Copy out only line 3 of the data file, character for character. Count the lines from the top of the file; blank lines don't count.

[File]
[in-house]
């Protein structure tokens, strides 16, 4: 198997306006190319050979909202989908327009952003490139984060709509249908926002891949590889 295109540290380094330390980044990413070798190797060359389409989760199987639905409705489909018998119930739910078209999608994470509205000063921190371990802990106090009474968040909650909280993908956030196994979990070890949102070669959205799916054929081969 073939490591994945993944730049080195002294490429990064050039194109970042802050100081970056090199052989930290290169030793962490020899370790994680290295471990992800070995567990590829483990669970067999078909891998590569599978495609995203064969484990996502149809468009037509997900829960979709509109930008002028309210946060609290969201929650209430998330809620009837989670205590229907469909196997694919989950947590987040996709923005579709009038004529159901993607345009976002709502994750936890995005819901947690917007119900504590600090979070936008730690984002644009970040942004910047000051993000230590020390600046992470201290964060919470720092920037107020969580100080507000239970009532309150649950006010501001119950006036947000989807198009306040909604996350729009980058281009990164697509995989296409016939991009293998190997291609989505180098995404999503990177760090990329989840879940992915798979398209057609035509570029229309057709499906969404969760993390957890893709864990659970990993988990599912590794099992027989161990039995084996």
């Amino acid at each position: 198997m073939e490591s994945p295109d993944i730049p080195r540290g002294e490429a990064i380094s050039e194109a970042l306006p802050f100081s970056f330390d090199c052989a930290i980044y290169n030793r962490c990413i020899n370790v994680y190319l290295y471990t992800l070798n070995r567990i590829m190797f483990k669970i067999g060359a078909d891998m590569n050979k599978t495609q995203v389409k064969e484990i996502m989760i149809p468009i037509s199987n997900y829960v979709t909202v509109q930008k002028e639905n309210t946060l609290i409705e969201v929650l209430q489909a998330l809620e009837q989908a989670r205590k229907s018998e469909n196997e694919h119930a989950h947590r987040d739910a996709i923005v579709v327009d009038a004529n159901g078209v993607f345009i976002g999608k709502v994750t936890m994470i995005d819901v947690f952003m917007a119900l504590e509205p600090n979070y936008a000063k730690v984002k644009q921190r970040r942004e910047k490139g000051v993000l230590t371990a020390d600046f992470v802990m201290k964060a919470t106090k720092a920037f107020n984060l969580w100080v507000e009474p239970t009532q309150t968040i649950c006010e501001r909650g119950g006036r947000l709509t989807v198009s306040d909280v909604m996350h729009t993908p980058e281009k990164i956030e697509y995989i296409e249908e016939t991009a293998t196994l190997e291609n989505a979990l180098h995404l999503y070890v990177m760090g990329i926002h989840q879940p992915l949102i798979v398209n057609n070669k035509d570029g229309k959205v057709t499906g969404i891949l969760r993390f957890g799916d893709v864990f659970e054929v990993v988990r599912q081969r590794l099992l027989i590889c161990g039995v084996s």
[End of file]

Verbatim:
């Amino acid at each position: 198997m073939e490591s994945p295109d993944i730049p080195r540290g002294e490429a990064i380094s050039e194109a970042l306006p802050f100081s970056f330390d090199c052989a930290i980044y290169n030793r962490c990413i020899n370790v994680y190319l290295y471990t992800l070798n070995r567990i590829m190797f483990k669970i067999g060359a078909d891998m590569n050979k599978t495609q995203v389409k064969e484990i996502m989760i149809p468009i037509s199987n997900y829960v979709t909202v509109q930008k002028e639905n309210t946060l609290i409705e969201v929650l209430q489909a998330l809620e009837q989908a989670r205590k229907s018998e469909n196997e694919h119930a989950h947590r987040d739910a996709i923005v579709v327009d009038a004529n159901g078209v993607f345009i976002g999608k709502v994750t936890m994470i995005d819901v947690f952003m917007a119900l504590e509205p600090n979070y936008a000063k730690v984002k644009q921190r970040r942004e910047k490139g000051v993000l230590t371990a020390d600046f992470v802990m201290k964060a919470t106090k720092a920037f107020n984060l969580w100080v507000e009474p239970t009532q309150t968040i649950c006010e501001r909650g119950g006036r947000l709509t989807v198009s306040d909280v909604m996350h729009t993908p980058e281009k990164i956030e697509y995989i296409e249908e016939t991009a293998t196994l190997e291609n989505a979990l180098h995404l999503y070890v990177m760090g990329i926002h989840q879940p992915l949102i798979v398209n057609n070669k035509d570029g229309k959205v057709t499906g969404i891949l969760r993390f957890g799916d893709v864990f659970e054929v990993v988990r599912q081969r590794l099992l027989i590889c161990g039995v084996s």